We help to provide dental health tools for children in Appalachia because there is clear evidence that dental inequality hurts them in ways that many people can’t imagine.
You may know, for example, that there “are striking disparities in dental disease by income. Poor children suffer twice as much [tooth decay] as their more affluent peers, and their disease is more likely to be untreated. These poor-nonpoor differences continue into adolescence. One out of four children in America is born into poverty, and children living below the poverty line (annual income of $17,000 for a family of four) have more severe and untreated decay.” – Oral Health in America: A Report of the Surgeon General (Executive Summary).
But did you know that poor dental health has serious economic ramifications that leave communities stuck in a seemingly endless cycle of poverty?
According to the New York Times, “[p]eople with bad teeth can be stigmatized, both in social settings and in finding employment. Studies document that we make judgments about one another — including about intelligence — according to the aesthetics of teeth and mouth.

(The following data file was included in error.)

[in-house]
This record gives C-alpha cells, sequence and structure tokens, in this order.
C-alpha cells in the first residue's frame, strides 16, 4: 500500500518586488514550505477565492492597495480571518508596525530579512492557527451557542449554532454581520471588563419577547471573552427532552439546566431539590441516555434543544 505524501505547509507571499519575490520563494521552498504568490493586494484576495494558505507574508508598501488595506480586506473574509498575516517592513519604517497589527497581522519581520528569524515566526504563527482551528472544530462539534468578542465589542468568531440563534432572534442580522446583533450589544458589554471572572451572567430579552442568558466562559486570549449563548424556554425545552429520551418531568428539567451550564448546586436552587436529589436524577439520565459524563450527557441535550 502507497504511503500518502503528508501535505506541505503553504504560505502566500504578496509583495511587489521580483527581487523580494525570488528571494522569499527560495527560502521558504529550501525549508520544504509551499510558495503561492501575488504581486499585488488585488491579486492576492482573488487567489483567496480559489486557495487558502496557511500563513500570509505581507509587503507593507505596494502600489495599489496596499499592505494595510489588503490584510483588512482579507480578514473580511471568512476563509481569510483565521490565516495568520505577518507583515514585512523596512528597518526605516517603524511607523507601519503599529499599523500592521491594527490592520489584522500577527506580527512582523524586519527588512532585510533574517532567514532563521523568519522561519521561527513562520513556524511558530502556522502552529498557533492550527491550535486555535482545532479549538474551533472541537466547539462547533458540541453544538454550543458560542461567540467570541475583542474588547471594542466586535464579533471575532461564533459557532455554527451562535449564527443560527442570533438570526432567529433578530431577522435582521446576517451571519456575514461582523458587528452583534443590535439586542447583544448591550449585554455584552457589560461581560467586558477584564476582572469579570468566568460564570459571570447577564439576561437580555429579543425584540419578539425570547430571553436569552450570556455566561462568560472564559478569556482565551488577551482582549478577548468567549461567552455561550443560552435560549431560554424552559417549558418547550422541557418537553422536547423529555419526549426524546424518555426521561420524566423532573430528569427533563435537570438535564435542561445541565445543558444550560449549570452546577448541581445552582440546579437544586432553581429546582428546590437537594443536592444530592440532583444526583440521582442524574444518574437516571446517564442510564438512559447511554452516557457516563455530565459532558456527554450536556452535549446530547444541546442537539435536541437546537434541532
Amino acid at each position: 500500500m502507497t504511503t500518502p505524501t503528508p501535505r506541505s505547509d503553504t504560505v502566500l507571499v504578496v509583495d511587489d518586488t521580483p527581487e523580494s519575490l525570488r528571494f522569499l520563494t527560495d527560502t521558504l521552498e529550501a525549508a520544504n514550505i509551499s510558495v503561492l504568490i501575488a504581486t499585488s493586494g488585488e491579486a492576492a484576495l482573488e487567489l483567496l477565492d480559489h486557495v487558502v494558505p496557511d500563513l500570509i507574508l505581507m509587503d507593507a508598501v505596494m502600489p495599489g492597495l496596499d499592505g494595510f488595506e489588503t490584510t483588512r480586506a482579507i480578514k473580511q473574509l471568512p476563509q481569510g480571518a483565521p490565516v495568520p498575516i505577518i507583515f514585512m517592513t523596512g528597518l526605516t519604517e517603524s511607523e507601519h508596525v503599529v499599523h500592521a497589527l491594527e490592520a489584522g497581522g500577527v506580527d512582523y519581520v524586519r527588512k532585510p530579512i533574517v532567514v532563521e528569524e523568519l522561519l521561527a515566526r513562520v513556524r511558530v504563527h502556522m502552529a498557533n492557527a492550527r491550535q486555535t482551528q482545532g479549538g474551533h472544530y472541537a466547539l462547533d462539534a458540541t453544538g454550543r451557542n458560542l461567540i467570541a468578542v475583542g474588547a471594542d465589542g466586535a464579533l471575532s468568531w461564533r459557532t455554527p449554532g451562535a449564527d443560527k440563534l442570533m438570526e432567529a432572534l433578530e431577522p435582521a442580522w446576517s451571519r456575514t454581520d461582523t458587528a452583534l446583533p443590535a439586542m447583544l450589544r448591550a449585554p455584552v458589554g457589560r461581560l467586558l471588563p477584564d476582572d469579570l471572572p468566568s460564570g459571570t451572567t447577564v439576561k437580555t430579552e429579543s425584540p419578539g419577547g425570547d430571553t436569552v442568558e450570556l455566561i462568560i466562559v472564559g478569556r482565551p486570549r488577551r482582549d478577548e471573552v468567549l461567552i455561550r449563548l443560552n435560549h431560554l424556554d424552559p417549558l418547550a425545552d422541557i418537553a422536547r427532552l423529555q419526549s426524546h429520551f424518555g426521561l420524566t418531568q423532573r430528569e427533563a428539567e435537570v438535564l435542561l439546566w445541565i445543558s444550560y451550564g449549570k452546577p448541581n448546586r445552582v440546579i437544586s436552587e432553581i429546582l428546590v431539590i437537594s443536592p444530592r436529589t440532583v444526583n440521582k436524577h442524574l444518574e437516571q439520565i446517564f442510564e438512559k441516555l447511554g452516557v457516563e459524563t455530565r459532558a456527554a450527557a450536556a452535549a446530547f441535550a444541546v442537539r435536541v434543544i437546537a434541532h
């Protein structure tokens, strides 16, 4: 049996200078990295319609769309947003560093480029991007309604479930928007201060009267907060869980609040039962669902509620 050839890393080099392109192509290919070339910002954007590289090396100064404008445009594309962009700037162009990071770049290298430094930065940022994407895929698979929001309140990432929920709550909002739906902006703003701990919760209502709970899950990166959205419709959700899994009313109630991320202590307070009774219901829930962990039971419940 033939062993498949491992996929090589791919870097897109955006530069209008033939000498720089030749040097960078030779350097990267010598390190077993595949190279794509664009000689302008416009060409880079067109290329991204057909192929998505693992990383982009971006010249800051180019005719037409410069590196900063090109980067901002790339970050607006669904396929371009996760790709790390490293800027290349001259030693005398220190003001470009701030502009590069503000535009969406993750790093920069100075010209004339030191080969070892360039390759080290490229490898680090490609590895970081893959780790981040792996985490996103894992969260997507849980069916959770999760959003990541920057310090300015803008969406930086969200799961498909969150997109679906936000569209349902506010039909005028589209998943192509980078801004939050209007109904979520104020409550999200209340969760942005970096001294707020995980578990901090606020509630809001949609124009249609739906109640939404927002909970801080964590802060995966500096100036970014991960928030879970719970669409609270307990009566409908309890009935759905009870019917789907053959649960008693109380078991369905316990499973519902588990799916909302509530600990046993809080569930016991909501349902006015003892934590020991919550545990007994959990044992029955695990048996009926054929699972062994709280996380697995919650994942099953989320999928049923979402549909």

About one-third of adults with incomes below 138 percent of the poverty level (low enough to be eligible for Medicaid in states that adopted the Affordable Care Act Medicaid expansion) report that the appearance of their teeth and mouth affected their ability to interview for a job. By comparison, only 15 percent of adults with incomes above 400 percent of the poverty level feel that way.”
In short, children in poverty are more likely to have poor dental health, and this ultimately makes it more difficult for them to find a job and escape poverty. Thus, the cycle continues, and continues, and continues.
This is why we take dental health so seriously. Because the future of children in Appalachia depends on it.